Central bankers lay out digital currency cyber threat

The tower of the Bank for International Settlements is seen in Basel

By Marc Jones

LONDON (Reuters) - The central bankers' central bank, the Bank for International Settlements (BIS), has laid out a seven-point plan designed to help countries prevent cyber hacks on the new wave of digital national currencies under development.

Around 130 countries are now exploring central bank digital currencies (CBDC) to keep up with technological change, but there are worries that the online nature of them could make them a major target for criminals and hostile states.

The BIS acts as an umbrella body for the U.S. Federal Reserve, European Central Bank, Bank of England and other central banks around the world and has been co-ordinating a lot of work on CBDC development.

In two interlinked reports published on Friday it warned that CBDC systems were, "complex, with a large attack surface and many potential points of failure, bringing new and elevated risks".

Analysis of past cyber attacks also revealed "gaps" in the security attack modelling systems of the more technologically-advanced CBDCs and that the "mean time to attack" - the time it took for hackers to successfully compromise a blockchain type set-up - was only around 10 months on average.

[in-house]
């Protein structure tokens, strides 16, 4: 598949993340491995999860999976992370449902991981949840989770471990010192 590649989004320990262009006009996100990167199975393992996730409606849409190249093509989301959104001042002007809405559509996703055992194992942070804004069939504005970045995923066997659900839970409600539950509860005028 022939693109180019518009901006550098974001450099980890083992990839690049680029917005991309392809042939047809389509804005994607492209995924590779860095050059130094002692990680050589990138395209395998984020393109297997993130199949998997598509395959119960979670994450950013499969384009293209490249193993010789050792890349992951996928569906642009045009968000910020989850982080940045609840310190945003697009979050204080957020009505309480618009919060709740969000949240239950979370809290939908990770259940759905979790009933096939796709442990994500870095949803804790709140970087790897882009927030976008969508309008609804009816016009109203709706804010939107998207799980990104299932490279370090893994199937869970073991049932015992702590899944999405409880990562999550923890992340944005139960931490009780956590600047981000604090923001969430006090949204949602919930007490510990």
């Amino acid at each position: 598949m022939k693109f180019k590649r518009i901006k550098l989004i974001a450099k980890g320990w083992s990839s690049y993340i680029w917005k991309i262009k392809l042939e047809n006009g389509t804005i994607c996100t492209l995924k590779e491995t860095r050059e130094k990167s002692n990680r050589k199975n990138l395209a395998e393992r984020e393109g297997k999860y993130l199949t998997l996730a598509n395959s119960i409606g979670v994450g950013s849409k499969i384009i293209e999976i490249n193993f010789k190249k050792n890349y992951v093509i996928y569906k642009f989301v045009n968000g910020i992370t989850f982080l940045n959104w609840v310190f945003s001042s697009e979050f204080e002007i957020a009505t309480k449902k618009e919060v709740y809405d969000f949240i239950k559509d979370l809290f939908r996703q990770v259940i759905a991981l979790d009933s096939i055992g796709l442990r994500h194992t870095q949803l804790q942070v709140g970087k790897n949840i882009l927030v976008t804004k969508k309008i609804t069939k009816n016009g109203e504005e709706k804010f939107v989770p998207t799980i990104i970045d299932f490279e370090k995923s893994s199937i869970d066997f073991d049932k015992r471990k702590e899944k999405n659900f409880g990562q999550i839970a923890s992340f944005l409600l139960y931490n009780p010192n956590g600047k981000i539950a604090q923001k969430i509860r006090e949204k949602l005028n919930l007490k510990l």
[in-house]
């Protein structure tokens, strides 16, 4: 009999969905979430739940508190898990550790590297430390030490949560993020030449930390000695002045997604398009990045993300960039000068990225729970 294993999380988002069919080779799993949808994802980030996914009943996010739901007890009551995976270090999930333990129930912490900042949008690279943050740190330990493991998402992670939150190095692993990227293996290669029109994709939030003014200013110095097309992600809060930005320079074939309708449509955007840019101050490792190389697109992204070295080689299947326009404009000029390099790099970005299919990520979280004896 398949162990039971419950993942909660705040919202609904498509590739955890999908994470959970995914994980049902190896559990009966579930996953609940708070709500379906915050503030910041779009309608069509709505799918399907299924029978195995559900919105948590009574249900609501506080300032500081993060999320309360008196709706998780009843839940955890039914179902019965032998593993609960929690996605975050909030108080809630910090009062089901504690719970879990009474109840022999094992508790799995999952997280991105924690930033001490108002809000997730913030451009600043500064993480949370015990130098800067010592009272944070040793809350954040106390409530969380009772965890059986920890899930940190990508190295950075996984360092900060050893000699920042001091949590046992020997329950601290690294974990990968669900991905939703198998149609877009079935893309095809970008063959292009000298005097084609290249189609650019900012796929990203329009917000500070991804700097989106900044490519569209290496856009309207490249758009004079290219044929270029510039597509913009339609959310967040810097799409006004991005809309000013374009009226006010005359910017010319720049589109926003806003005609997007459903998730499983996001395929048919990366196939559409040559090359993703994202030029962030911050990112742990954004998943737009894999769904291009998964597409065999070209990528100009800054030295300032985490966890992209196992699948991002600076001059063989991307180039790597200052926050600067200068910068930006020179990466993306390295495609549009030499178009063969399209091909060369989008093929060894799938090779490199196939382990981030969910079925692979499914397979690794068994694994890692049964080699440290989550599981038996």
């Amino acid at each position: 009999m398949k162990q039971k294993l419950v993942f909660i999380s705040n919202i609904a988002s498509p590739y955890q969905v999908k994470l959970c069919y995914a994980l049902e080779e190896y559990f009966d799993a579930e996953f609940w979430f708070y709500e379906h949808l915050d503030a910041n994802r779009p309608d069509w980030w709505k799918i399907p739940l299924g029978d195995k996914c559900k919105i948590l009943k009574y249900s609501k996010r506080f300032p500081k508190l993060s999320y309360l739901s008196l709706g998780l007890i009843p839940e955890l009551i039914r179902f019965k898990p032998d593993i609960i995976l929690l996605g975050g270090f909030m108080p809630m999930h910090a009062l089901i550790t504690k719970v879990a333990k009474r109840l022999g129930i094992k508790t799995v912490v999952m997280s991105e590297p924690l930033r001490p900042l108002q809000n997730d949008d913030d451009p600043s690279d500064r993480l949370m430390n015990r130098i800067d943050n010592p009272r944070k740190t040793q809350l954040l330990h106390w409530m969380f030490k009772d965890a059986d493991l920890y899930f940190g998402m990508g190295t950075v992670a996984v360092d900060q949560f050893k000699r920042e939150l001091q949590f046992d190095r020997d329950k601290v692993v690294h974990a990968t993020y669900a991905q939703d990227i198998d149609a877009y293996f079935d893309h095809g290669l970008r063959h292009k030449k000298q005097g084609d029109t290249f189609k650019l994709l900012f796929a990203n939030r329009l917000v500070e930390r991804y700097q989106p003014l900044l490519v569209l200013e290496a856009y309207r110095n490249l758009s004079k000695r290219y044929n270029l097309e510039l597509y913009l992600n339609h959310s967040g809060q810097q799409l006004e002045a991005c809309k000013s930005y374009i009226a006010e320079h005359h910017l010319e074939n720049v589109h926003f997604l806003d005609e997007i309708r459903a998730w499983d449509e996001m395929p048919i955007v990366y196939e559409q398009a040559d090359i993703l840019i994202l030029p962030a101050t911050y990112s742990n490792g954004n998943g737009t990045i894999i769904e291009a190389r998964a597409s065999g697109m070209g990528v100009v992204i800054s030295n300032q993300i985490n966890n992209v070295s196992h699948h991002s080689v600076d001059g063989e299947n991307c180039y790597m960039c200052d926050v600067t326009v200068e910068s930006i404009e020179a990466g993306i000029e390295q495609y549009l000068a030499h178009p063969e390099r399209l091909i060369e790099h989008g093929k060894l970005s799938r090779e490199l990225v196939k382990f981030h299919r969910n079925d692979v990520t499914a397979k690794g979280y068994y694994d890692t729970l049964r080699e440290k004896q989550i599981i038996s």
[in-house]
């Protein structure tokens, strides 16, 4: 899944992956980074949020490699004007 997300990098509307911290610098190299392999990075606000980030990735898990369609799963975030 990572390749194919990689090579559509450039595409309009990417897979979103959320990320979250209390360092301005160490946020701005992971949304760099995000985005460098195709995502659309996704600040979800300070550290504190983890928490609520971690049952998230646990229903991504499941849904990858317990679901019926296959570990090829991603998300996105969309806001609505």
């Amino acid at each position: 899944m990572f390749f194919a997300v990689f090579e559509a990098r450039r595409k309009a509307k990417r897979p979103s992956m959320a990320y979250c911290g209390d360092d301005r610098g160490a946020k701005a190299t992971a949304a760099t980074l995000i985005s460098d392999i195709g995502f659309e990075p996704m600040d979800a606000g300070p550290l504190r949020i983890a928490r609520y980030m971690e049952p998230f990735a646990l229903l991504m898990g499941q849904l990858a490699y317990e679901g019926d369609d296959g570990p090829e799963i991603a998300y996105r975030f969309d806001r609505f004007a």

"This is a key point to note for central banks about to launch a CBDC, they must be thoroughly prepared to adequately monitor and repel both well understood and novel" cyber attacks, the BIS said.

The worry is that a successful attack on a CBDC could seriously erode public confidence in the new currencies as well as the central banks themselves and the wider financial system.

Hackers have struck a number of central banks in recent years from Denmark to Bangladesh. According to crypto research firm Elliptic, users of cryptocurrency, non-fungible tokens (NFTs) and other digital assets lost $10.5 billion due to theft in 2021.

The BIS called its seven-point plan the "Polaris security and resilience framework".

Specifically, it calls on central banks to:

• Recognise the complexity and new threat landscape brought by CBDC systems.

• Adopt modern enabling technologies supporting security and resilience where appropriate.

• Take stock of existing capabilities that could be used by a CBDC system.

• Identify areas that need to improve and new capabilities that need to be implemented.

It also called for central banks to use the global "MITRE ATT&CK" database of past cyber attacks, and for an "official extension" of the MITRE ATT&CK framework to help central banks beef up their security measures.

(Reporting by Marc Jones; Editing by Susan Fenton)